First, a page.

For the most part, you can count on Sauvignon Blanc being a medium-bodied dry wine, which means it’ll feel like it has some weight to it and no sweetness. Also, it's perhaps best known for its pronounced acidity, so don't be surprised if it makes your mouth pucker just a bit.
That said, some Sauvignon Blanc winemakers produce it with a bit more residual sugar (and maybe even some oak barrels) to provide a richer, slightly sweeter taste.
Some of the most common tasting notes of Sauvignon Blanc include:
- Fruit flavors such as white peach, grapefruit, lime, pear, passion fruit, and other tropical fruit
- Herbaceous hints of cut grass, lemongrass, and tarragon
- Spicy notes of green bell pepper, jalapeño, vanilla, nutmeg, and clove
- Earthy, mineral tones such as wet stone and chalk (sometimes described as flinty, which refers to flint rock that forms on chalk)
Pro tip: Sauvignon Blanc is quite expressive of terroir, so when you're shopping for your next bottle, pay attention to details such as where the wine was produced, how it was aged (oak or unoaked), and whether it's a blended or single varietal. As with any wine, each of these elements play a role in how the finished product tastes.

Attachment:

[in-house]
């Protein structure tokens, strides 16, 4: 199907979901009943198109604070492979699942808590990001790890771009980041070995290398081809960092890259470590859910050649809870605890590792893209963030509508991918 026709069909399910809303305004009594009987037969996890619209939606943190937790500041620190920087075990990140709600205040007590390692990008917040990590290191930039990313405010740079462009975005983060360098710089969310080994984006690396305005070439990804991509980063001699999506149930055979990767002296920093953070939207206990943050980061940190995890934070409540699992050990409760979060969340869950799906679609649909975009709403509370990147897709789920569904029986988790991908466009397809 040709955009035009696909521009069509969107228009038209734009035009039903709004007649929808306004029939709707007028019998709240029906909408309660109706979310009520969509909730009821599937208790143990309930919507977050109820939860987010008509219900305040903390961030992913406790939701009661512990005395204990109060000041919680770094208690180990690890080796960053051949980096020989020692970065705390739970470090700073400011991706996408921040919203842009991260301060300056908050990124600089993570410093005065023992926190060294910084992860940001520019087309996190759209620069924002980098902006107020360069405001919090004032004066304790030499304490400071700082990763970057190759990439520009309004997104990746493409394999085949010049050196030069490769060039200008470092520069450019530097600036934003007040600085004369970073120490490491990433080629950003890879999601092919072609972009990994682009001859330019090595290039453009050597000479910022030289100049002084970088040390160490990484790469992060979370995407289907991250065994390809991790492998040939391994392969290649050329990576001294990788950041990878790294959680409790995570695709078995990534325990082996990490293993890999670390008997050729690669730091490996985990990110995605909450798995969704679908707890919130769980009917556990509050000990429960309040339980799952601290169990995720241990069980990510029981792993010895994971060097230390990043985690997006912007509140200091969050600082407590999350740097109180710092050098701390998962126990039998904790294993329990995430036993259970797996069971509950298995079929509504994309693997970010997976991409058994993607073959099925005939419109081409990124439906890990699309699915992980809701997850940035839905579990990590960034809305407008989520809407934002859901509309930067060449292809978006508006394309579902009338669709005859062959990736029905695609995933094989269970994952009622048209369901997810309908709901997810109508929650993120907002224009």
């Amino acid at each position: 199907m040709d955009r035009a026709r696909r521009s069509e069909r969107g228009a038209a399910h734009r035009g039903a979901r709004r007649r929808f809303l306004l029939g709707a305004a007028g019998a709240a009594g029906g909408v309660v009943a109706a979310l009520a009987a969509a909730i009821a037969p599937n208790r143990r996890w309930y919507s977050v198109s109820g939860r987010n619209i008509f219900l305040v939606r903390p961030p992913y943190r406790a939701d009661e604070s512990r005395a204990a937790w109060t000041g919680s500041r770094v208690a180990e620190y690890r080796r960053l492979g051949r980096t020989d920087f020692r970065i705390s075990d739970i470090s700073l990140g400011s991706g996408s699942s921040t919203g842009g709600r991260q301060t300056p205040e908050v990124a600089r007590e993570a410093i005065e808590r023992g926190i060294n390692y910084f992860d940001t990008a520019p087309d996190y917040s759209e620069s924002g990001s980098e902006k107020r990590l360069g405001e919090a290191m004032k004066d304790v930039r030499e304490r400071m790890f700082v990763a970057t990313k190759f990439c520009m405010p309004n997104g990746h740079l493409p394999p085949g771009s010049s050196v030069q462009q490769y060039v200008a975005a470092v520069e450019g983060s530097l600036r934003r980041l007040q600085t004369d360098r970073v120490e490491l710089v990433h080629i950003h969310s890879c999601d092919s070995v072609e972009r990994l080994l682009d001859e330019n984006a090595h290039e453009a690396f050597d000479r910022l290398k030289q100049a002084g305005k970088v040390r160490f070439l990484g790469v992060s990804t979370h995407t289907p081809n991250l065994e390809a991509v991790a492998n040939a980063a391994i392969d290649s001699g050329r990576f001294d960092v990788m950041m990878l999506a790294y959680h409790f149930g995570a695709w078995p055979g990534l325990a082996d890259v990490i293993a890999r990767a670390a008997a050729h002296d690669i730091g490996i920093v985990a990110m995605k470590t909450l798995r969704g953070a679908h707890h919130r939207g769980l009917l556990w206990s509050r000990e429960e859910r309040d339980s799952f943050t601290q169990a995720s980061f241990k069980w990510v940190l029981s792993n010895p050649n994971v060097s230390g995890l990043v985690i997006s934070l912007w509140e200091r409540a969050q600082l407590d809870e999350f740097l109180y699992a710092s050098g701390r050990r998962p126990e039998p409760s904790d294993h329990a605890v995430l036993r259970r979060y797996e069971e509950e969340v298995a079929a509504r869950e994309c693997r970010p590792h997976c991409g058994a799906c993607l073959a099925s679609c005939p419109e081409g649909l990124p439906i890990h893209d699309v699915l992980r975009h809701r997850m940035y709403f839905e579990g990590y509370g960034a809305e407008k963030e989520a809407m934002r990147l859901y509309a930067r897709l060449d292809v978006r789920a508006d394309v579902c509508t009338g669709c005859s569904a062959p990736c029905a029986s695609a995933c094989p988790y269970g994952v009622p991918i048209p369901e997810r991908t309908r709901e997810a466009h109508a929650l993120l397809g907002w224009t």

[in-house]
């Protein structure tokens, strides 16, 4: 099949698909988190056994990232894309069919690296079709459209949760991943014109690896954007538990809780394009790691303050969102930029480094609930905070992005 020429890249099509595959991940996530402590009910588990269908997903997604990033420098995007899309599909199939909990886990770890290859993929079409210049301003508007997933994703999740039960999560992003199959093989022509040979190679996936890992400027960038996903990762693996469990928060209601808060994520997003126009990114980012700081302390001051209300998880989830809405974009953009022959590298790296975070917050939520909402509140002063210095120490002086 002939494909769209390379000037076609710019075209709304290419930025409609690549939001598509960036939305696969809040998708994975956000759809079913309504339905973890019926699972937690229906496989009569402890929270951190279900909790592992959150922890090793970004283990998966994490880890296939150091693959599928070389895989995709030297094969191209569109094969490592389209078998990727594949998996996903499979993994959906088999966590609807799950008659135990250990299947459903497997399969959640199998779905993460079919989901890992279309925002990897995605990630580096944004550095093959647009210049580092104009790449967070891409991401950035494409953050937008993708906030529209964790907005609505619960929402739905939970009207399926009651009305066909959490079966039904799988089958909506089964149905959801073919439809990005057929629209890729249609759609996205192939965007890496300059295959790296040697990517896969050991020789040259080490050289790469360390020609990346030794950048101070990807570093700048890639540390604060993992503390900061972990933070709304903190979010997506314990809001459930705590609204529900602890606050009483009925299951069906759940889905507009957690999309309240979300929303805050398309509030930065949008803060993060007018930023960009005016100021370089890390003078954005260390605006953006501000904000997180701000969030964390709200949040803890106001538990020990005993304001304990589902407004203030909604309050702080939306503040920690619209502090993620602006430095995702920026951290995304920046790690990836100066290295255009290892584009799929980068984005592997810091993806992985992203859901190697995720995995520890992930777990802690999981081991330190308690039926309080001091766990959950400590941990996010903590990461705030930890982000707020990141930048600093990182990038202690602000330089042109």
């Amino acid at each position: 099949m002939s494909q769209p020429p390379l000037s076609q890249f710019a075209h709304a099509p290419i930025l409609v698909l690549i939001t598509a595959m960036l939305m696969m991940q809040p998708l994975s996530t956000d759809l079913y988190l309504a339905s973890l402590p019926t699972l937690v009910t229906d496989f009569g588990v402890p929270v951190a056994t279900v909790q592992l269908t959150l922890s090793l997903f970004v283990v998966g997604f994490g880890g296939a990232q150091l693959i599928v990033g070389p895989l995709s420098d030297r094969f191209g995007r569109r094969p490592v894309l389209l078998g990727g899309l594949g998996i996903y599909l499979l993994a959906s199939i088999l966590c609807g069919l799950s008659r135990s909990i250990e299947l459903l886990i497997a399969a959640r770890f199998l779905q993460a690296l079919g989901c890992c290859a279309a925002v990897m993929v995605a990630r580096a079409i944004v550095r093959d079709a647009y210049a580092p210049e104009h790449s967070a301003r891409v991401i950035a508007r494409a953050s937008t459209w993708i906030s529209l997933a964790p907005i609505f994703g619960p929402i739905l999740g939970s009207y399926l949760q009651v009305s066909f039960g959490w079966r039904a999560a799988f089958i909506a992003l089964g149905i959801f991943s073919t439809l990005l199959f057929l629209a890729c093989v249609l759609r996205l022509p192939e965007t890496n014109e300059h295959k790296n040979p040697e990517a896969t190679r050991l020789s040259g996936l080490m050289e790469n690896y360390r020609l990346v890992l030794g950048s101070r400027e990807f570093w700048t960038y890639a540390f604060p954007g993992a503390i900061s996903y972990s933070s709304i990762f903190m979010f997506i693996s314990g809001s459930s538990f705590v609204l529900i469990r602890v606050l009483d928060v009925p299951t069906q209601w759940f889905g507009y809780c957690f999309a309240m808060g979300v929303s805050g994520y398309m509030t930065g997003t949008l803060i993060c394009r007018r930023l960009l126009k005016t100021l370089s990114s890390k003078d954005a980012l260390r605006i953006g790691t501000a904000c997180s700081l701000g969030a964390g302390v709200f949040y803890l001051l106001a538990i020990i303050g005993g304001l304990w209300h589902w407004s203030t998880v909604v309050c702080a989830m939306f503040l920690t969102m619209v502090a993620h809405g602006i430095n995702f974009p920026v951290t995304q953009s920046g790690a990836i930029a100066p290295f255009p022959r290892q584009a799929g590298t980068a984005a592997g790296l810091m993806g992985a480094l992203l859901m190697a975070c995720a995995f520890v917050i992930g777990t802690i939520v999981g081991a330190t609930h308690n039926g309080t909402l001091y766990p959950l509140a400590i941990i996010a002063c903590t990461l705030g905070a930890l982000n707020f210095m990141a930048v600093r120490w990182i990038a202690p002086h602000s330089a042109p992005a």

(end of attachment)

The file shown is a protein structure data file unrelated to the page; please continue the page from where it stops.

What’s the Best Way to Enjoy Sauvignon Blanc?
The simple answer to this question is: however and whenever you want. But we're not going to leave you hanging with an open-ended answer like that. Here are some top tips to keep in mind when you're ready to get cracking on a new bottle.
As with all white wines, Sauvignon Blanc is best served chilled. As you may have learned in our guide to wine temperatures, if you serve it too warm, the alcohol will be too strong, causing the acidity to go dull. If you serve it too cold, those vibrant aromas and flavors will fizzle fast.
For best results, serve it at 50-55 degrees Fahrenheit. (If you happen to have an oaked version, you can serve it on the warmer side of that range.) To get the ideal temp, place it in the fridge two hours before serving.